Music Reviews
Plastic Hearts

Miley Cyrus Plastic Hearts

(RCA Records) Rating - 6/10

In late September, the internet decided to freak out about Miley Cyrus’ cover of Heart of Glass, the magical new wave classic originally written by Blondie. Cyrus strutted on stage at the virtual iHeart Music Festival and sang the hell out of a rock song that’s always been sneaky and subtle. The cover wasn’t great, but it was more than just a cover; it was a proclamation of a new era for Cyrus, a pop singer who's never really formed an identity but has worn genres and cultures like Halloween costumes. She’s tried her hand at country, southern rap, and even Flaming Lips-esque psychedelia, so it only makes sense that after covering Blondie, she’d morph into a sweaty 80s synth-rocker on her new album Plastic Hearts. While she does have the raw power to make most of these songs land, some of them seem flimsy and phony–a continuation of the genre dress-up Cyrus has become synonymous with.

With production from Andrew Watt, Mark Ronson, and Emile Hayne, Cyrus launches into a cohesive but average showcase of retro synth-pop and glam-rock balladry. She sounds confident here; it’s just the songs themselves that struggle. On opener WTF Do I Know?, Wyatt pulls together a tight beat with an explosive hook and a tension-building pre-chorus. It’s a good way to set the scene but the programmed percussion and phased-out guitar work do most of the heavy lifting. The catchy Hate Me features an appealing chord progression to push the song over an innate chorus. With Angels Like You, Cyrus sounds like she’s summoning the spirit of Brett Michaels in an attempt to turn this hair metal ballad in a bearable direction.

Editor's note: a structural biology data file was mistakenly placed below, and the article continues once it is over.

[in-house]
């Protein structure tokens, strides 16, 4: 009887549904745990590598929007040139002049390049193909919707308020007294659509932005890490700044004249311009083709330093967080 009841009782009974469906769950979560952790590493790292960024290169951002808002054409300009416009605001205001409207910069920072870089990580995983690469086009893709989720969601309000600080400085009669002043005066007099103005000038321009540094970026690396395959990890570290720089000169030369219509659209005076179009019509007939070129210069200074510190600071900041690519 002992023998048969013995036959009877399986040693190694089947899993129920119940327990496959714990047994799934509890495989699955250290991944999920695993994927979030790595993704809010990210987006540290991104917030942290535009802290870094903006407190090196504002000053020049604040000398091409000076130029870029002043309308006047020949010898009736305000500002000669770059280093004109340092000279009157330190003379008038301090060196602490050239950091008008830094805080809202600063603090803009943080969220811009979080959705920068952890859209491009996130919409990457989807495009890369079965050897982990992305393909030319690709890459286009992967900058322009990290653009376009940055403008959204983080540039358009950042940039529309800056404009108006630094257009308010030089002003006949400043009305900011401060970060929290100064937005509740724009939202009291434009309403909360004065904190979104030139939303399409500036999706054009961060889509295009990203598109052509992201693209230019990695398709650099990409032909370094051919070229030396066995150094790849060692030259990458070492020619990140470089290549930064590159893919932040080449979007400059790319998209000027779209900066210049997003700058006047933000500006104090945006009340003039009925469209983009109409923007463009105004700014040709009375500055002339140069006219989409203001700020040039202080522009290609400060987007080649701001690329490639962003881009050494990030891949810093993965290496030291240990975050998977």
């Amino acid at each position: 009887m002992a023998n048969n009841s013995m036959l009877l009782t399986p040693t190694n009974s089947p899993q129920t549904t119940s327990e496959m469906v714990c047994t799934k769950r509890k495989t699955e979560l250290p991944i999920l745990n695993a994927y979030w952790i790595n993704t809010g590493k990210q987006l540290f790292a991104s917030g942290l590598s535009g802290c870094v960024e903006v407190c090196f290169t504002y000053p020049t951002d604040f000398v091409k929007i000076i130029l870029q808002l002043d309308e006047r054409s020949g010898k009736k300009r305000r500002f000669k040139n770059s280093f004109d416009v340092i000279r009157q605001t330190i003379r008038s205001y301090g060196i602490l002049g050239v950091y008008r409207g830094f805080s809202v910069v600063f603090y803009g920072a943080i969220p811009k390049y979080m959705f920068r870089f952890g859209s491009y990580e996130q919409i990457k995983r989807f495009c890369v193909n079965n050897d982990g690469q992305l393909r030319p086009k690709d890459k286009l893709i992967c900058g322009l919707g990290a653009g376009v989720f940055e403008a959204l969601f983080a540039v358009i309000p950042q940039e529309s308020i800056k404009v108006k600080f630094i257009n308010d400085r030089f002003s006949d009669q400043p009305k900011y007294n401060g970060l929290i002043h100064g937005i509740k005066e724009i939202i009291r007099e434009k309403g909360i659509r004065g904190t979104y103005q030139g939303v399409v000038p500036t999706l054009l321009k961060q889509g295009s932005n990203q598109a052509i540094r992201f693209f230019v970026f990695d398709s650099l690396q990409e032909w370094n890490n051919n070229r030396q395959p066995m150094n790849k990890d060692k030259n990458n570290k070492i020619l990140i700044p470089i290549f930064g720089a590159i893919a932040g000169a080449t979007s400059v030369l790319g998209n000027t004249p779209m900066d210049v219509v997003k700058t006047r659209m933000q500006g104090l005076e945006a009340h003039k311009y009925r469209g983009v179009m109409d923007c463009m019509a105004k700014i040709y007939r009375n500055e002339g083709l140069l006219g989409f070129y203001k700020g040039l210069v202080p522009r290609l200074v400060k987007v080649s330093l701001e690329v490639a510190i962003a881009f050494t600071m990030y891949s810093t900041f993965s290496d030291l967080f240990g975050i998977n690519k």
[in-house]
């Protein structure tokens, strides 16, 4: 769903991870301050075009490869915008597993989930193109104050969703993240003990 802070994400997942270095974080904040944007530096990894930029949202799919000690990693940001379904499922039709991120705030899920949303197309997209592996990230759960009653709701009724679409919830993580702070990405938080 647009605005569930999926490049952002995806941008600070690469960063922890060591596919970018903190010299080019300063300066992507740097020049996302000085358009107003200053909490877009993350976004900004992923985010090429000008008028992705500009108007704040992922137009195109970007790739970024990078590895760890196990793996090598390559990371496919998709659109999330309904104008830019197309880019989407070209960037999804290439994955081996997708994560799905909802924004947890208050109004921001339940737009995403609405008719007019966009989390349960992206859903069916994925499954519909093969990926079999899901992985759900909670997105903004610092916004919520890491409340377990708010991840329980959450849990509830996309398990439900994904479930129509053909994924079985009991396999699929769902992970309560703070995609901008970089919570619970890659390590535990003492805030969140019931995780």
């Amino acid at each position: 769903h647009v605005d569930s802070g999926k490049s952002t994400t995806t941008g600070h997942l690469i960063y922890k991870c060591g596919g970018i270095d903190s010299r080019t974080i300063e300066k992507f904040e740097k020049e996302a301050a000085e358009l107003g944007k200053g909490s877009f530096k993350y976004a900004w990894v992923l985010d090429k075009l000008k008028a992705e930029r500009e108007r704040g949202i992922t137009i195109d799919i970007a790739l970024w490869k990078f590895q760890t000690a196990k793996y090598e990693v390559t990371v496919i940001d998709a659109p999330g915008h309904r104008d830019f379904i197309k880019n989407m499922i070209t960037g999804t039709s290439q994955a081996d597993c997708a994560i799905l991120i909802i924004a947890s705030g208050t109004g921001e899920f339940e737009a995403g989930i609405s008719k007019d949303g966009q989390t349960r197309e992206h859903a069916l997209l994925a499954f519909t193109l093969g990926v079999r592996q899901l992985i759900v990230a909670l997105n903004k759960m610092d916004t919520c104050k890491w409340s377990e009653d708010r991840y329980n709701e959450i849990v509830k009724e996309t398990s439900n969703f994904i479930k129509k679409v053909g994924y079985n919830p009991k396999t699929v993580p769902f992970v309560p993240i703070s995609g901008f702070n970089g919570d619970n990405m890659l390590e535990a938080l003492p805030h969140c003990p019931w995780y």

The consistent issue with Plastic Hearts is that giant 80s pop is too easy for Cyrus. As the Heart of Glass cover proved, she can wail her way through any neon rock instrumental just fine. The most exciting moments on this album are when she moves towards slicker, tighter songwriting and production, not retreating to her comfort zone. Filled with colorful nouns and classic cliches over thumping synths and an infectious chorus, lead single Midnight Sky proves this. Cyrus sings a line like “I don’t need to be loved by you” with masterful assertiveness. She isn't overselling it, but she’s doing it just right. It’s flashy but taut, a pristine throwback that nails the landing. If only Plastic Hearts followed Midnight Sky’s lead, we’d have an album of disco-rock that felt true to Cyrus’ strengths.